Spread your gleanings out on the table, & cup an egg into a piece of onion skin, tucking pieces of plant against the egg shell. This is quite a feat of co-ordination, sometimes it’s easiest with 2 people working together! Continue to wrap the egg, so that it is eventually covered with 2 or 3 layers of onion skin, holding the petals etc in place. Now you bandage this, CAREFULLY! so the egg doesn’t get cracked. Wrap the strip of cloth around in all directions, then bind that in place with a length of string. You can write the persons initials on it, so you know whose is whose.

When everyone has finished their egg, put them in a saucepan, with warm water to cover, & a slosh of vinegar,which acts as a fixative.Put a heavy plate upside down on top of the eggs to keep them under water. Bring to the boil, & simmer for 20 minutes. Drain off the hot water & cool in cold water. Unwrap carefully & se what you have created, be careful there may be some hot water inside.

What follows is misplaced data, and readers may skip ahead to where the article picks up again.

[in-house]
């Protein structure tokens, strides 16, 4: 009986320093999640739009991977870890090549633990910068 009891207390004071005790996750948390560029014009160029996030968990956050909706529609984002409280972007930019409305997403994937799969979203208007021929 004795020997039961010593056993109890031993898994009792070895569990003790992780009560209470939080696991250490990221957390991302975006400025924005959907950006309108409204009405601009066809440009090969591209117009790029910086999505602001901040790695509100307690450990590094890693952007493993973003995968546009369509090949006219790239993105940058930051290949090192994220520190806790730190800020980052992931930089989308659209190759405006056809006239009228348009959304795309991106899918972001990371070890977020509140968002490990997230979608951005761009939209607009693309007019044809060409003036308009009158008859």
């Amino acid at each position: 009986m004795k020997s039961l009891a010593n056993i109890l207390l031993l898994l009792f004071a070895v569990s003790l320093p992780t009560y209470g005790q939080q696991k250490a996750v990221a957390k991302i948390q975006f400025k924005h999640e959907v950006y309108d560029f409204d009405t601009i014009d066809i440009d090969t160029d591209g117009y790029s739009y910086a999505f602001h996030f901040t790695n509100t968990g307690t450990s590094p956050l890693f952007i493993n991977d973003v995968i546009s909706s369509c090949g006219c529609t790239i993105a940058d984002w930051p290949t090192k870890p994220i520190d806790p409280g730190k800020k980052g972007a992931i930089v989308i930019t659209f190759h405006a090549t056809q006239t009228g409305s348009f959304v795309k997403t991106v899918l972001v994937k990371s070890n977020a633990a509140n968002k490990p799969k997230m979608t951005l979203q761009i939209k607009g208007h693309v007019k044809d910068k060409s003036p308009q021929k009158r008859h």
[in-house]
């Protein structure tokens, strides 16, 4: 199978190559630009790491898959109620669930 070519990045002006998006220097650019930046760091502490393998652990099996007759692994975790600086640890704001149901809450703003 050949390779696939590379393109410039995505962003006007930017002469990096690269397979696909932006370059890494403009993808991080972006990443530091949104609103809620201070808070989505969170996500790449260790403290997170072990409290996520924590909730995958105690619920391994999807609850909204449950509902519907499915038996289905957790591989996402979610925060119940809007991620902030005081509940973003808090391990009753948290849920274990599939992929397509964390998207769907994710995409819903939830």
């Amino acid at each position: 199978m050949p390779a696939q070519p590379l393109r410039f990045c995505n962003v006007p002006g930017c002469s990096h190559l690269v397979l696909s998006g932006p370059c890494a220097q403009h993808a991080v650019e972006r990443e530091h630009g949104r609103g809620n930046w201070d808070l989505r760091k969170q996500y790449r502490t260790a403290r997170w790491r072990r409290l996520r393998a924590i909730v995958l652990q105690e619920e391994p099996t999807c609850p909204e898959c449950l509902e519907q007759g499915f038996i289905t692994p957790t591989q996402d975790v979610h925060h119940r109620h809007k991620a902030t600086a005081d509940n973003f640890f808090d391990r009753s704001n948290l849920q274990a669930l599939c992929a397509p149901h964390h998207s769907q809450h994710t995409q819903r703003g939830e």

When the eggs are dry, you can rub them with a little vege oil to shine up. You can tie cotton onto small sticks & poke into one of the blow holes so you can hang them on a branch.

Originally written for ‘Growing Today’

Quotes from my Grandson’s journal, The Nest, Clive….’Teaching children about the natural world should be seen as one of the most important events in their lives”

“I hear-I forget

I see- I remember

I do – I understand’

I’ve been thinking about family patterns, passed down through the generations, & that there are many cycles in family life which are positive & nurturing. In my family for instance, we have all grown up with a passion for the natural world. My Grandfather was a keen gardener & a wealth of knowledge about the woods & hedgerows of England. We used to walk through Epping Forest & find all sorts of treasures, a rare Blue Jay’s feather, a glimpse of a shrew or Green Woodpecker, the first violets. My Mother is also an outdoor person, liking nothing better, even now in her seventies, than to go beachcombing, or potter in her garden. Needless to say I have picked up the same interests & passed them on, in turn to my children.